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The world is in the midst of an unprecedented surge in SARS-CoV-2 cases attributable to the Omicron variant. This new variant is 2 to 3 times more contagious than the Delta variant. According to a report from the UK, 1109 of 14 606 non–household contacts of individuals with the Omicron variant developed infection vs 2922 of 102 997 non–household contacts of individuals with the Delta variant (7.6% vs 2.8%, respectively; adjusted odds ratio [OR], 2.63 [95% CI, 2.43-2.84]).1 The increased contagiousness of the Omicron variant is not only leading to a surge in community infections but it is also leading to more transmissions in hospitals. During the last week of December 2021 in England, for example, 2525 of 12 424 (20.3%) patients hospitalized with SARS-CoV-2 were first diagnosed more than 7 days after hospital admission. By comparison, the analogous figures for the first week of November 2021 were 434 of 5208 (8.3%) patients.
The increase in hospital-onset infections associated with the Omicron variant belies the fact that nosocomial transmission of SARS-CoV-2 has been part of the COVID-19 pandemic from the beginning. The frequency of hospital-based transmission, however, is likely unappreciated. This is because few hospitals systematically test patients throughout and following their hospital stays. Most hospitals only test patients for SARS-CoV-2 at the time of admission and therefore may miss some infections acquired after admission, especially because approximately 40% of SARS-CoV-2 infections are mild or asymptomatic and thus do not trigger repeat testing. Furthermore, hospital stays for many non–COVID-19–related conditions are short, so some infections will only develop after discharge and will be missed or misattributed to posthospital exposures.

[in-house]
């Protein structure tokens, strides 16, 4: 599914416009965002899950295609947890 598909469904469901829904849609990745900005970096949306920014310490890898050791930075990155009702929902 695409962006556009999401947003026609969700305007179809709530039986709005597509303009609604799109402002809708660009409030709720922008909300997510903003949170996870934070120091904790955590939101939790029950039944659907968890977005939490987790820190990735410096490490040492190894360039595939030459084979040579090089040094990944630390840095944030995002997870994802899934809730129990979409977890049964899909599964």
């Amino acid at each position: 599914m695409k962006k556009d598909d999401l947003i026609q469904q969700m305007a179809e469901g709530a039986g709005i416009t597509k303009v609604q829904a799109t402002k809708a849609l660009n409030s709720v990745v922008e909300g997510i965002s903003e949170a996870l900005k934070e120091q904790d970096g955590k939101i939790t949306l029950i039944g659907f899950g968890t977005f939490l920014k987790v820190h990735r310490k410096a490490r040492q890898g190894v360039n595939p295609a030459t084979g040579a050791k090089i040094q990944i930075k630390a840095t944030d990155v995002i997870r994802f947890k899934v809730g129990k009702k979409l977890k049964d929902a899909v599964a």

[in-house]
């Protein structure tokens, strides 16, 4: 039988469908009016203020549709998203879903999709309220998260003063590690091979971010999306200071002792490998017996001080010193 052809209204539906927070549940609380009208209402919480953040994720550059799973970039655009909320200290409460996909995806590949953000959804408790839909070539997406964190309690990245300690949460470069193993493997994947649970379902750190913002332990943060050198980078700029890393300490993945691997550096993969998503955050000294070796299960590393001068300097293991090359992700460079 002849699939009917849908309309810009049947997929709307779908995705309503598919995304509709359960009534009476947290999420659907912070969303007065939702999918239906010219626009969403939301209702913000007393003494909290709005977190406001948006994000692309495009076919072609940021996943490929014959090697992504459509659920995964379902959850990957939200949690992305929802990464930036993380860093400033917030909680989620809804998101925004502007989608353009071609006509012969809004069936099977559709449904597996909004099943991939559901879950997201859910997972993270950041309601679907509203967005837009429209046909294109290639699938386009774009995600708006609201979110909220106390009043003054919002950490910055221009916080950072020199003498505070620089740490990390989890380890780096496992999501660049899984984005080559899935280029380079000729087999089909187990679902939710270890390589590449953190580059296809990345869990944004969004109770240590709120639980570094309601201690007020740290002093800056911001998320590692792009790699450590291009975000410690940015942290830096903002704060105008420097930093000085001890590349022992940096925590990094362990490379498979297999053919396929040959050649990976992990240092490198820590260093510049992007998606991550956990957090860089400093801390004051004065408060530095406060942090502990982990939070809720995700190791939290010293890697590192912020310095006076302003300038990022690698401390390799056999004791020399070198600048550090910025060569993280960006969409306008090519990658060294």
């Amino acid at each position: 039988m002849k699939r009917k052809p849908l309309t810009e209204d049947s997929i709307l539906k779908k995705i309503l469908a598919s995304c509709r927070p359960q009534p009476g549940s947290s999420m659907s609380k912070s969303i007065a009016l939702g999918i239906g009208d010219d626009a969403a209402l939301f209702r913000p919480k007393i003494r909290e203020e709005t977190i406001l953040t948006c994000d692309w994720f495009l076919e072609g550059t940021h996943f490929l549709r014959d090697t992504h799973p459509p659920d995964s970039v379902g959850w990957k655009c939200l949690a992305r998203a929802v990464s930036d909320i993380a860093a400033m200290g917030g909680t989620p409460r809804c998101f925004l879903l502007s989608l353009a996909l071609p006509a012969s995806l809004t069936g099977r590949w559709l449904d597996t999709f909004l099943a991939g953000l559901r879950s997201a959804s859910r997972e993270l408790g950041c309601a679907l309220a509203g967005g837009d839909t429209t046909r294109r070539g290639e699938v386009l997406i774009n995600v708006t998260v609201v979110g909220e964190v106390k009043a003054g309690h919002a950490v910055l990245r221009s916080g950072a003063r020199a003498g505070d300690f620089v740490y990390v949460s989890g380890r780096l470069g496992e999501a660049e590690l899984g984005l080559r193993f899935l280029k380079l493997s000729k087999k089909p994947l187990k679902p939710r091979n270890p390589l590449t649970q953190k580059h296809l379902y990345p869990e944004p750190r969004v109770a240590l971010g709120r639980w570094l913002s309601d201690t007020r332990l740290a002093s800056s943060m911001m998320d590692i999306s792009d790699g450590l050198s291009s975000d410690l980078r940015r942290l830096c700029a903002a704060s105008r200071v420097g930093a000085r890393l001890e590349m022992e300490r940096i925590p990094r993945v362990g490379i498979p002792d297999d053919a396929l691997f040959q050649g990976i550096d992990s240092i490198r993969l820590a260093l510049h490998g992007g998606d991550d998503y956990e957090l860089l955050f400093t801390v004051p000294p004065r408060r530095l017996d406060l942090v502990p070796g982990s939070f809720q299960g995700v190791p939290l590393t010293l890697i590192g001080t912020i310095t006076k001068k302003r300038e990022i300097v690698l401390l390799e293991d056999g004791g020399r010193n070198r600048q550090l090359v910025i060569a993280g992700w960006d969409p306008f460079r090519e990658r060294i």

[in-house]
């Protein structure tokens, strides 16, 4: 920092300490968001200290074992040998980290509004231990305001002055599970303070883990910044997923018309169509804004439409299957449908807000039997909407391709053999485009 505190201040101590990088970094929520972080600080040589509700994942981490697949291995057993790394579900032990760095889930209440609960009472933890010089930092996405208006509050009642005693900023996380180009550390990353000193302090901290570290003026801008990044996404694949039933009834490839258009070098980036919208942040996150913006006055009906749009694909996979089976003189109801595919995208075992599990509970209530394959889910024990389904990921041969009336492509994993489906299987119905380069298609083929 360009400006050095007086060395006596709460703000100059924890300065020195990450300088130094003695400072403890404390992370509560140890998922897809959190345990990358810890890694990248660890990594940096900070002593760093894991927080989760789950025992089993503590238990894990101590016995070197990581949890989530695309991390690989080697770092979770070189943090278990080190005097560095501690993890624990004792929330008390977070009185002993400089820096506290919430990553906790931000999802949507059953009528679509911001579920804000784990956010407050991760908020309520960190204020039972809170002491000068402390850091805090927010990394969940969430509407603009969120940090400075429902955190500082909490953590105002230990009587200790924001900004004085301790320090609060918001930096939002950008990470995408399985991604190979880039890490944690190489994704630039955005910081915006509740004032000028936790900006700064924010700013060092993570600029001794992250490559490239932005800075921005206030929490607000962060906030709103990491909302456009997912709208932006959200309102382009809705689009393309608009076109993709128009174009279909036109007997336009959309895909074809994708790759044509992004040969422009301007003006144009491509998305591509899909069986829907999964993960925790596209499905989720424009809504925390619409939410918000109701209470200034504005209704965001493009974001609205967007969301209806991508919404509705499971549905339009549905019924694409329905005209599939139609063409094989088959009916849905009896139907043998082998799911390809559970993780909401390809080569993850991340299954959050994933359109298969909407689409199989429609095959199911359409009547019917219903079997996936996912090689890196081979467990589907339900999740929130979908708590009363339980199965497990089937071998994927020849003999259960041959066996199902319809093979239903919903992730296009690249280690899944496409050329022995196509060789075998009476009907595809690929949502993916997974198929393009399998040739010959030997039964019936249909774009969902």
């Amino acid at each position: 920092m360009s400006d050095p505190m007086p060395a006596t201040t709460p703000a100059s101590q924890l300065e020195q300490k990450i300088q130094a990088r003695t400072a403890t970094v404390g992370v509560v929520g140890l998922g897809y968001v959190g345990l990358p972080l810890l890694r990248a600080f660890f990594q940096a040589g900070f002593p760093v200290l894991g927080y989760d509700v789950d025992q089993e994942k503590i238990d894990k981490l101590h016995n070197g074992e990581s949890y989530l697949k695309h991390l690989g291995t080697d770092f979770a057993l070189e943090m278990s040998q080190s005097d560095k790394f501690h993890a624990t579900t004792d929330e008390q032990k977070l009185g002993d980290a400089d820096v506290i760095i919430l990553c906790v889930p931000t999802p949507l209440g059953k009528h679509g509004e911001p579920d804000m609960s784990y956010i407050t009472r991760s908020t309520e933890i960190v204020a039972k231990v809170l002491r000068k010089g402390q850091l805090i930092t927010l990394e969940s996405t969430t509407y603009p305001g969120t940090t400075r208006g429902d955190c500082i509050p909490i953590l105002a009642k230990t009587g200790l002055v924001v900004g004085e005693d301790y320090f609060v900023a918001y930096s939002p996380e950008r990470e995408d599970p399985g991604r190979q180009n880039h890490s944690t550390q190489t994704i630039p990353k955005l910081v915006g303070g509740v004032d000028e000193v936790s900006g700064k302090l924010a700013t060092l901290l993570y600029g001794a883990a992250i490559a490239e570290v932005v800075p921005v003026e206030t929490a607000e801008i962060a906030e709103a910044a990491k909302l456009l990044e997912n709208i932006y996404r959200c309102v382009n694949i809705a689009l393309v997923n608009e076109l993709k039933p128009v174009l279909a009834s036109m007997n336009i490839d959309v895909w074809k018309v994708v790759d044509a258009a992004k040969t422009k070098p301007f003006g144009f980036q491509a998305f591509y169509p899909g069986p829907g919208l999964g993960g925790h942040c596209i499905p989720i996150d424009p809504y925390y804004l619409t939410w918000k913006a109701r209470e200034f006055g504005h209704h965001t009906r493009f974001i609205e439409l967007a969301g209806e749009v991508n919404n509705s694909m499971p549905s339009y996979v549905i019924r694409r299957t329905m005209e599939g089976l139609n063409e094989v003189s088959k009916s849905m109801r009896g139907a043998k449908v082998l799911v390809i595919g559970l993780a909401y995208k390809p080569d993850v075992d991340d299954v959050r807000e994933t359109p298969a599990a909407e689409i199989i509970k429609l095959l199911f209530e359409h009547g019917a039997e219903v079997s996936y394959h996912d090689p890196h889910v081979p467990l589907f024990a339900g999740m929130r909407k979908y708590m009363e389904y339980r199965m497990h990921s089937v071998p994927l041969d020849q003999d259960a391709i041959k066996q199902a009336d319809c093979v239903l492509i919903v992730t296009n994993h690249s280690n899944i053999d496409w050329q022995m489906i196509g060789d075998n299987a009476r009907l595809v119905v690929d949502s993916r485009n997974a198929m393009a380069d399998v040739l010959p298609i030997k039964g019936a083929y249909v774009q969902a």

Some jurisdictions have gone to great lengths to discern the true frequency of hospital-acquired SARS-CoV-2. This is best done using whole-genome sequencing of the virus to demonstrate relatedness to the infections of other patients and staff as well as to eliminate spurious temporal and spatial associations. In a study from the University of Oxford that evaluated 803 inpatients and 329 staff members from 4 hospitals who were diagnosed with SARS-CoV-2 during a 7-week period in late 2020, an estimated 188 of 803 (23.4%) patient infections were deemed to potentially be nosocomial.2 Whole-genome sequencing helped identify multiple cases that were potentially acquired at the hospital despite receiving care on different wards (suggesting unidentified staff intermediaries) or being diagnosed at admission (suggesting exposure during a prior admission).
Most hospitals have already implemented multifaceted infection control programs to prevent nosocomial SARS-CoV-2 transmission. These typically include universal mask wearing, strong encouragement or mandates for staff vaccination, requiring symptomatic staff members to stay home, contact tracing, and testing of all inpatients at admission. These measures have markedly reduced hospital-based transmissions, but the increase in nosocomial infections associated with the Omicron variant raises the urgent question of what more can be done to protect patients and staff.
Hospitals could invoke 3 additional measures to further reduce the risk of nosocomial SARS-CoV-2 transmission as the Omicron variant continues to surge.
Mandate Booster Doses